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MIND YOUR MANNERS by Nicola Edwards , Feronia Parker Thomas | Kirkus Reviews
Customer Reviews Average Review. See All Customer Reviews. Shop Kids' Books. Add to Wishlist. USD 6. Jan 09, Anya rated it it was amazing. This book made me so so happy right when I needed it. It's hilarious, I love the new mc's and a new dragon and kitten! Will there ever be more?? Sep 16, Marc Secchia rated it it was ok Shelves: middle-grades , humour. I loved the first three. While this one had great humour the protagonist seemed too shallow for my liking, and the denouement too trite.
A super series overall, somewhat dragged down by this final volume. Jun 20, Sara Saif rated it really liked it Shelves: seriously-so-good-i-can-t-even.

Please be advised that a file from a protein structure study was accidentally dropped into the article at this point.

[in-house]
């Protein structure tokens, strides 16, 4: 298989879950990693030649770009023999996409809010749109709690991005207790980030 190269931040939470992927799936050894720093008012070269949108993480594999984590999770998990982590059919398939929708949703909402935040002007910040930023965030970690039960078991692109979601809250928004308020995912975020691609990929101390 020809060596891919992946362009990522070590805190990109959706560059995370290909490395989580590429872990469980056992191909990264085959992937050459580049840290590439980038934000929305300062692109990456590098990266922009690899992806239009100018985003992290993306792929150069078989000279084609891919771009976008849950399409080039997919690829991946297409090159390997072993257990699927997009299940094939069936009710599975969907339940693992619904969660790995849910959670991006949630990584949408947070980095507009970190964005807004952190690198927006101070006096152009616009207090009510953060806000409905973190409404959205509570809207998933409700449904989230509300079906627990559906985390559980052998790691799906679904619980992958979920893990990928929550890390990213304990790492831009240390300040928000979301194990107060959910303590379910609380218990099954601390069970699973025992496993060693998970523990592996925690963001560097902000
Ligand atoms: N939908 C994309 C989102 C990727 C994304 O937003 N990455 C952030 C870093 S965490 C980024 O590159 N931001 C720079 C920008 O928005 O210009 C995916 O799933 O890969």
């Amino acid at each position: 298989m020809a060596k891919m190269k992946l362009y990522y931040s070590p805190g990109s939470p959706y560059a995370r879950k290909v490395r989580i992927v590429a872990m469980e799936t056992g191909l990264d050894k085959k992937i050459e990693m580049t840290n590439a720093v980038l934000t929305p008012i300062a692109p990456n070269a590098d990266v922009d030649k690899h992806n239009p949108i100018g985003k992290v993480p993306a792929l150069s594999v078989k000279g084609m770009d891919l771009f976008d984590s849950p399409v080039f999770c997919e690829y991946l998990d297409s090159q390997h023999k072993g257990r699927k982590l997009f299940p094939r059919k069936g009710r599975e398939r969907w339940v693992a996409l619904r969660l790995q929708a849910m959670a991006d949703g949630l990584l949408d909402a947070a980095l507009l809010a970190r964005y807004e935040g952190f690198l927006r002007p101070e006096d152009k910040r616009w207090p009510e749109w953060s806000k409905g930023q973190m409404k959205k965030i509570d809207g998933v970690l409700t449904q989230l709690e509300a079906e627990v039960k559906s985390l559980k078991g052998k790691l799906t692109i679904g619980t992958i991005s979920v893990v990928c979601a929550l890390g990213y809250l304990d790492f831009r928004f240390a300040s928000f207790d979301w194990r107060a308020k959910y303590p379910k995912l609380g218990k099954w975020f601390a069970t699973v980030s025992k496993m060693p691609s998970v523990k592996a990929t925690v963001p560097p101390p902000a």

The last book takes place roughly 16 years after the third one. The familiar characters popped up as Daystar made his journey through the forest along with his companions. That particular twist view spoiler [Mendanbar being trapped in his castle and separated from Cimorene for 16 years before his grown up son could break the spell hide spoiler ] was a bit unexpected for me. It added a tad seriousness to the easy-going nature of the story. S: Actual rating is not exactly 4 stars but close. View all 5 comments. When I first read the blurb about this book and realized it would be about Cimorene's son, I was worried.
Then I started reading and it was also in the first person, which was another change. However, I quickly realized that I enjoyed this book even better than the previous three in the trilogy, though it didn't have so much of the new magical ideas and items as the other ones. Daystar is now a teen and it's time for him to go help free his father, who has been magically bound his entire life. Un When I first read the blurb about this book and realized it would be about Cimorene's son, I was worried.